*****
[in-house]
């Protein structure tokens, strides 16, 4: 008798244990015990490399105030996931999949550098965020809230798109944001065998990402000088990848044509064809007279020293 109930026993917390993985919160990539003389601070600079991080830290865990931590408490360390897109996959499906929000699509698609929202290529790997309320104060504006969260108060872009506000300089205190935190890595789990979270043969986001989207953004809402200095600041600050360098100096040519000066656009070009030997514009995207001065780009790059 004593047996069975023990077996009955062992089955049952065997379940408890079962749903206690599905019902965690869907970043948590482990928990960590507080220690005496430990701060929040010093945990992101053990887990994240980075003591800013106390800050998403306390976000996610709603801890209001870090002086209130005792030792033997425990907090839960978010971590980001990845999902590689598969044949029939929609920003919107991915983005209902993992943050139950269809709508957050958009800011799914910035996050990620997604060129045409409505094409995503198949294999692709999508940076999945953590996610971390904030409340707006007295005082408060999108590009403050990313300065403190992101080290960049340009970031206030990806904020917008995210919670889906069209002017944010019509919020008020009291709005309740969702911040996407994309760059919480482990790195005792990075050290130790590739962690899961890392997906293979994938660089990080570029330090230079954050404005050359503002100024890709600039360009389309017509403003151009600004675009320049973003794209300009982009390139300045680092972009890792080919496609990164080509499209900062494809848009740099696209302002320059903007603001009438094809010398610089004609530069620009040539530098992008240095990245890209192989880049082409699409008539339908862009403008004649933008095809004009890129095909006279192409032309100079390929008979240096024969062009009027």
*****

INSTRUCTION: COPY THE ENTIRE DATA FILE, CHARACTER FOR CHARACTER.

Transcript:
[in-house]
């Protein structure tokens, strides 16, 4: 008798244990015990490399105030996931999949550098965020809230798109944001065998990402000088990848044509064809007279020293 109930026993917390993985919160990539003389601070600079991080830290865990931590408490360390897109996959499906929000699509698609929202290529790997309320104060504006969260108060872009506000300089205190935190890595789990979270043969986001989207953004809402200095600041600050360098100096040519000066656009070009030997514009995207001065780009790059 004593047996069975023990077996009955062992089955049952065997379940408890079962749903206690599905019902965690869907970043948590482990928990960590507080220690005496430990701060929040010093945990992101053990887990994240980075003591800013106390800050998403306390976000996610709603801890209001870090002086209130005792030792033997425990907090839960978010971590980001990845999902590689598969044949029939929609920003919107991915983005209902993992943050139950269809709508957050958009800011799914910035996050990620997604060129045409409505094409995503198949294999692709999508940076999945953590996610971390904030409340707006007295005082408060999108590009403050990313300065403190992101080290960049340009970031206030990806904020917008995210919670889906069209002017944010019509919020008020009291709005309740969702911040996407994309760059919480482990790195005792990075050290130790590739962690899961890392997906293979994938660089990080570029330090230079954050404005050359503002100024890709600039360009389309017509403003151009600004675009320049973003794209300009982009390139300045680092972009890792080919496609990164080509499209900062494809848009740099696209302002320059903007603001009438094809010398610089004609530069620009040539530098992008240095990245890209192989880049082409699409008539339908862009403008004649933008095809004009890129095909006279192409032309100079390929008979240096024969062009009027």